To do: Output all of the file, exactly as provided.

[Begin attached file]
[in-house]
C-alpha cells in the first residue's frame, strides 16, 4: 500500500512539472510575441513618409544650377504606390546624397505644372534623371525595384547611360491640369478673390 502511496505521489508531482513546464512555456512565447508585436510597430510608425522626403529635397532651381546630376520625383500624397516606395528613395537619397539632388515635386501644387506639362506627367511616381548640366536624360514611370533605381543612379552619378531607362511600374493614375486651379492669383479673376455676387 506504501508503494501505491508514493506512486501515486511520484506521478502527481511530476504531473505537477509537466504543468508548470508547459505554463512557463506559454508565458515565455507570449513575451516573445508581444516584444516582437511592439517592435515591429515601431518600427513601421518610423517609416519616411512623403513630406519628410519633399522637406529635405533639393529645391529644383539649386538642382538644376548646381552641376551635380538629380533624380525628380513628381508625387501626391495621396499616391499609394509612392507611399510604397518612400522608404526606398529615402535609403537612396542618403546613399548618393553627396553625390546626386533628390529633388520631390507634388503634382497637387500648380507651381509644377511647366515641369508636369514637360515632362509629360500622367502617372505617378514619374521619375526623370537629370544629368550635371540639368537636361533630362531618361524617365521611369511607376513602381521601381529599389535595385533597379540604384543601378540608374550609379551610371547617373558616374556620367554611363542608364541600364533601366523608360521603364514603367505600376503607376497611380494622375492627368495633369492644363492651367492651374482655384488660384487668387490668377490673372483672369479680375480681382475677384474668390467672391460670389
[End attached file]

[in-house]
C-alpha cells in the first residue's frame, strides 16, 4: 500500500512539472510575441513618409544650377504606390546624397505644372534623371525595384547611360491640369478673390 502511496505521489508531482513546464512555456512565447508585436510597430510608425522626403529635397532651381546630376520625383500624397516606395528613395537619397539632388515635386501644387506639362506627367511616381548640366536624360514611370533605381543612379552619378531607362511600374493614375486651379492669383479673376455676387 506504501508503494501505491508514493506512486501515486511520484506521478502527481511530476504531473505537477509537466504543468508548470508547459505554463512557463506559454508565458515565455507570449513575451516573445508581444516584444516582437511592439517592435515591429515601431518600427513601421518610423517609416519616411512623403513630406519628410519633399522637406529635405533639393529645391529644383539649386538642382538644376548646381552641376551635380538629380533624380525628380513628381508625387501626391495621396499616391499609394509612392507611399510604397518612400522608404526606398529615402535609403537612396542618403546613399548618393553627396553625390546626386533628390529633388520631390507634388503634382497637387500648380507651381509644377511647366515641369508636369514637360515632362509629360500622367502617372505617378514619374521619375526623370537629370544629368550635371540639368537636361533630362531618361524617365521611369511607376513602381521601381529599389535595385533597379540604384543601378540608374550609379551610371547617373558616374556620367554611363542608364541600364533601366523608360521603364514603367505600376503607376497611380494622375492627368495633369492644363492651367492651374482655384488660384487668387490668377490673372483672369479680375480681382475677384474668390467672391460670389